Proving Almost-Sure Termination of Probabilistic Programs via Incremental Pruning

by   Krishnendu Chatterjee, et al.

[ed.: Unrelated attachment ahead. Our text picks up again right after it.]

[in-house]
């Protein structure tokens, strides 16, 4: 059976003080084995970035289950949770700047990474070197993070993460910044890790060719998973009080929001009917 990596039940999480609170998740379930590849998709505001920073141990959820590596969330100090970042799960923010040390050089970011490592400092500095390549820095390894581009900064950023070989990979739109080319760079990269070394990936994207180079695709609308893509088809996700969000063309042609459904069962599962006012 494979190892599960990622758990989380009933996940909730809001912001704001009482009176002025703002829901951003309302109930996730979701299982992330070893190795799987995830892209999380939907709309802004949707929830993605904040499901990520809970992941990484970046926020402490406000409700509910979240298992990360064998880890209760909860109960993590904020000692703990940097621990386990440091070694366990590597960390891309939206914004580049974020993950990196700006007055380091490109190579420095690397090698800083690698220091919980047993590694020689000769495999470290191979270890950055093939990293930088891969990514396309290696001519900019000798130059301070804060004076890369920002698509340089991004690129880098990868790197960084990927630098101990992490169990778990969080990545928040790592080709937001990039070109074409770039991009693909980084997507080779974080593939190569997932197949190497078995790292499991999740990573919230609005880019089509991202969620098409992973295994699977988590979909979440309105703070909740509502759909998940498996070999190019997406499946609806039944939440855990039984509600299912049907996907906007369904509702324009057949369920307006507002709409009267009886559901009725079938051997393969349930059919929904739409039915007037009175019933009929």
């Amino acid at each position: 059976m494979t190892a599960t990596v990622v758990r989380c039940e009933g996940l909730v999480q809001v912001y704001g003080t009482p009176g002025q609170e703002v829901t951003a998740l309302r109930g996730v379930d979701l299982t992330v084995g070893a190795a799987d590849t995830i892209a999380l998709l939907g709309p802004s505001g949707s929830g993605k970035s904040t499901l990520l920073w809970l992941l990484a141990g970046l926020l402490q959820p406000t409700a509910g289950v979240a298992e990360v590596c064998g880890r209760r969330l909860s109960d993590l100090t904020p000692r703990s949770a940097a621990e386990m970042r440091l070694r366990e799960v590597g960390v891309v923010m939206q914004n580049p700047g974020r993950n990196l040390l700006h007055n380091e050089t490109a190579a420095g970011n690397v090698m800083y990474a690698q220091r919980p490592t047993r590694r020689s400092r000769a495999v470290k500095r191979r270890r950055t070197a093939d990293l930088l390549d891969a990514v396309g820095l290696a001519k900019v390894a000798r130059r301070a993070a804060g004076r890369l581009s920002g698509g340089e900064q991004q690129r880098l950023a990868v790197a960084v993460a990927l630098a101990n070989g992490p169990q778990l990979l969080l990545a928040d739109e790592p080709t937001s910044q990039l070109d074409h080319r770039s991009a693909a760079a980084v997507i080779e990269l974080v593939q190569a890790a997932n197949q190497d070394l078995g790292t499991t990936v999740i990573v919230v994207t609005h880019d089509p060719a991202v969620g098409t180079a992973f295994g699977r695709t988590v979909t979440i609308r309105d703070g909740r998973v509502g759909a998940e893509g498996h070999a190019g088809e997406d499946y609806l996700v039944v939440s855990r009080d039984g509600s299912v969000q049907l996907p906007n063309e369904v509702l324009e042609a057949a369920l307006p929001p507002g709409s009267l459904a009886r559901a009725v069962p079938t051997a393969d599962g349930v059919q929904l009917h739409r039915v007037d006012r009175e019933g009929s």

The extension of classical imperative programs with real-valued random variables and random branching gives rise to probabilistic programs. The termination problem is one of the most fundamental liveness properties for such programs. The qualitative (aka almost-sure) termination problem asks whether a given program terminates with probability 1. Ranking functions provide a sound and complete approach for termination of non-probabilistic programs, and their extension to probabilistic programs is achieved via ranking supermartingales (RSMs). RSMs have been extended to lexicographic RSMs to handle programs with involved control-flow structure, as well as for compositional approach. There are two key limitations of the existing RSM-based approaches: First, the lexicographic RSM-based approach requires a strong nonnegativity assumption, which need not always be satisfied. The second key limitation of the existing RSM-based algorithmic approaches is that they rely on pre-computed invariants. The main drawback of relying on pre-computed invariants is the insufficiency-inefficiency trade-off: weak invariants might be insufficient for RSMs to prove termination, while using strong invariants leads to inefficiency in computing them. Our contributions are twofold: First, we show how to relax the strong nonnegativity condition and still provide soundness guarantee for almost-sure termination. Second, we present an incremental approach where the process of computing lexicographic RSMs proceeds by iterative pruning of parts of the program that were already shown to be terminating, in cooperation with a safety prover. In particular, our technique does not rely on strong pre-computed invariants. We present experimental results to show the applicability of our approach to examples of probabilistic programs from the literature.


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